Wyoming County Cultural Center at the Dietrich Theater 

Newsletter for April 11, 2014 
Now Showing at the Dietrich 
(Click on Movie Posters for Showtimes and Synopses.)
Rio 2 Captain America: Winter Soldier
Coming Soon to the Dietrich 
(Click on Movie Posters for Showtimes and Synopses.)
August: Osage County Heaven Is For Real
Some Like It Hot
The Laramie Project -Live Theatre! 
The Laramie Project - Live Theatre. At the Dietrich Theater on April 11 & 12 at 7:00 p.m. & April 13 at 2:00 p.m.
At the Dietrich by Hildy Morgan     
     So.  The daffodils are poking their heads up above the still semi-frozen earth,  yawning, looking about at the geese flying over, hearing the spring birds trilling and, yes…screeching…their welcome to the warmer breezes.  The deer that survived the great fall hunt as well as the brutal winter that would follow are  out in huge herds now, chowing down on the newly minted grass.  So, even though the thermometer still hasn’t pushed itself much past fifty degrees (as I write this on a Monday), still the signs are there, that spring, bless it’s lime green and bright yellow heart, will soon be upon us!
     Which means the Dietrich bus trip is upon us, too.  Do give a call to 996-1500 to book your seat on May 7, to go into New York and walk about, have lunch, see a great musical and eat dinner at the fabulous Carmine’s.  If you’ve never been on a bus trip with us, let me tell you what a hoot it is – we all have the best time!  People have time on their own before the play, to shop or lunch where they would like, then we go to the theater and then we all eat together, family style, at Carmine’s.  It is a great fun day and we  come home exhausted but so happy.  Oh yeah, you probably would like to know the name of the play, right? Well, it’s the hilarious Kinky Boots!  There was a movie made of Kinky Boots in 2006 and it’s totally endearing, about a shoe factory that saves itself by creating sexy, shiny, gorgeous high-heeled boots for a certain segment of the population.  It is so much fun, I highly recommend it, but no matter how good the movie is, the show is always better.  So, again, give them a call at 996-1500 and make your reservation for a perfect spring day in the Big Apple.
     Finally, I want to talk about The Laramie Project, the  play jointly put on by Keystone College and The Dietrich Theater.  The play is co-directed by Jane Honchell of Keystone and our own Jennifer Jenkins.  I can’t encourage you enough to come and see it.  Although it sounds as if it would be too sad to bear, there is actually a great deal of humor in it, and you will find yourself laughing throughout the production. The actors do a terrific job (there’s not a bad apple in the bunch!) portraying various folks in the town of Laramie, commenting on the murder of Mathew Shepherd.  The hate crime which happened in October of 1998 instantly became a media sensation and the townsfolk, most of whom  lead ordinary lives, suddenly found themselves smack-dab in the middle of  one of the most sensational and cruel crimes of the century.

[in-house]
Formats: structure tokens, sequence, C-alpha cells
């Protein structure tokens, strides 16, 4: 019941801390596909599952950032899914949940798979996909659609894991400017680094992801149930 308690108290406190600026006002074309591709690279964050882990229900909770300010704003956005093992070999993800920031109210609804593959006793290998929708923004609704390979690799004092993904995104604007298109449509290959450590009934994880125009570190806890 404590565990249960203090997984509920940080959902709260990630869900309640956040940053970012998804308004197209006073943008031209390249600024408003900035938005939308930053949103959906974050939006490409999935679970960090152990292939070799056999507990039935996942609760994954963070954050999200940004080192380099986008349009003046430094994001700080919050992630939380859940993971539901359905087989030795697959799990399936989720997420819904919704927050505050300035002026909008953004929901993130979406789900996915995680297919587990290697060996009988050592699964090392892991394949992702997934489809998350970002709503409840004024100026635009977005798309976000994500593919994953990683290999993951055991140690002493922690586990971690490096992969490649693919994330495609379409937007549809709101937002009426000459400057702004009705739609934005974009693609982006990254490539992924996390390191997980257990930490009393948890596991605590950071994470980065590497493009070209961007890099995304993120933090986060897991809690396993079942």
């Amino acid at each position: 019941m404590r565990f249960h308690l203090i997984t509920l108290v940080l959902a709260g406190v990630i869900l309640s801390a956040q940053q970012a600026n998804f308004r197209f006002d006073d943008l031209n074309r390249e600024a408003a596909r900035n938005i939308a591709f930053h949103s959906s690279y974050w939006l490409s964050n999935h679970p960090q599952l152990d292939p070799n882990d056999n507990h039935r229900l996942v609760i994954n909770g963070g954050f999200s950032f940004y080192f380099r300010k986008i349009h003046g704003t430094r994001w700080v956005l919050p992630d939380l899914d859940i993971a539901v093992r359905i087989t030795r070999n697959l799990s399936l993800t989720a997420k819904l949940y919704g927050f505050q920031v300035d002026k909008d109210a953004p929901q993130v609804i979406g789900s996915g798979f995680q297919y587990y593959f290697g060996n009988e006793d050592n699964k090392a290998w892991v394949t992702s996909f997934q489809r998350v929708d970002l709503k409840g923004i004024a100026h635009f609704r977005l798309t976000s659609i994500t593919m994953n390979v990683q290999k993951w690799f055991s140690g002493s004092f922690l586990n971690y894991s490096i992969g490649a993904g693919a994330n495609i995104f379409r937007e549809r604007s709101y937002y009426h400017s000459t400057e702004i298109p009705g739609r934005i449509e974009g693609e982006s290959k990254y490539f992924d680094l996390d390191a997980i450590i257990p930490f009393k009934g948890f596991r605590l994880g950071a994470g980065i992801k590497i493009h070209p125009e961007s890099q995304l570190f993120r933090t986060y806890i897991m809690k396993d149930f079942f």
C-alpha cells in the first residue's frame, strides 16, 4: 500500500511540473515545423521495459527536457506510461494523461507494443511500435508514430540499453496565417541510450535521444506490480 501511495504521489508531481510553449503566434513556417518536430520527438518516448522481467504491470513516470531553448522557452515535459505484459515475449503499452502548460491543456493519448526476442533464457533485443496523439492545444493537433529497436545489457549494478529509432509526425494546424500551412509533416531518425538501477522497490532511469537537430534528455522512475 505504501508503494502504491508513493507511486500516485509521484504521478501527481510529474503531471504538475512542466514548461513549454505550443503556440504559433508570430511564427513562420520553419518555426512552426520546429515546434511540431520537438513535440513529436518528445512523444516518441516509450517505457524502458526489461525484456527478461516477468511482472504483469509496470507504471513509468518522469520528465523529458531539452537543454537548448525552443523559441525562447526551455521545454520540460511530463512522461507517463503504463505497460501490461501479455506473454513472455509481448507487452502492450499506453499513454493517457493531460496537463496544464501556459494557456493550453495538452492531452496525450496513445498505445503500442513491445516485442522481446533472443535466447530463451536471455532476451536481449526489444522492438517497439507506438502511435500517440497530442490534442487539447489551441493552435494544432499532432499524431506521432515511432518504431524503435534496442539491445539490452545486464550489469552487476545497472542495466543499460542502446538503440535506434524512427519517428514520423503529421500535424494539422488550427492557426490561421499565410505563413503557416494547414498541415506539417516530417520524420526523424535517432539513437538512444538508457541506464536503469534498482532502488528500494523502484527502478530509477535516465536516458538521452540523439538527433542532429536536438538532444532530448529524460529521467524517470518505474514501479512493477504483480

The play  is all factual – the characters are real people and the dialogue is exactly what they said. It is so interesting to see how things changed, how people changed in the year following Mathew’s death and the trial of the two men who murdered him so barbarically.  No one felt good about what had happened.  People came to see that language and how we use it (you know, that teaching that homosexuals are evil, that it is the devil’s “lifestyle”, that they are so very different form heterosexuals) – those words and beliefs can have terrible, terrible consequences.  And they did on that cold October night in Wyoming.
     Times have changed a good deal since 1998.  There is so much acceptance now even of gay marriages, so much acceptance that our sexuality isn’t a choice, but that we are born to it, that our fate lies not in our stars, but in our genes.  Still, there is a lingering viciousness, a vituperative speech, a meanness toward those not exactly like us that is encouraged by some churches and politicians, amplified by the lazy media, and so, so hurtful to the targets of the hate.  Are things better now?  Most assuredly.  Could such a crime happen again? Sadly, yes, it could.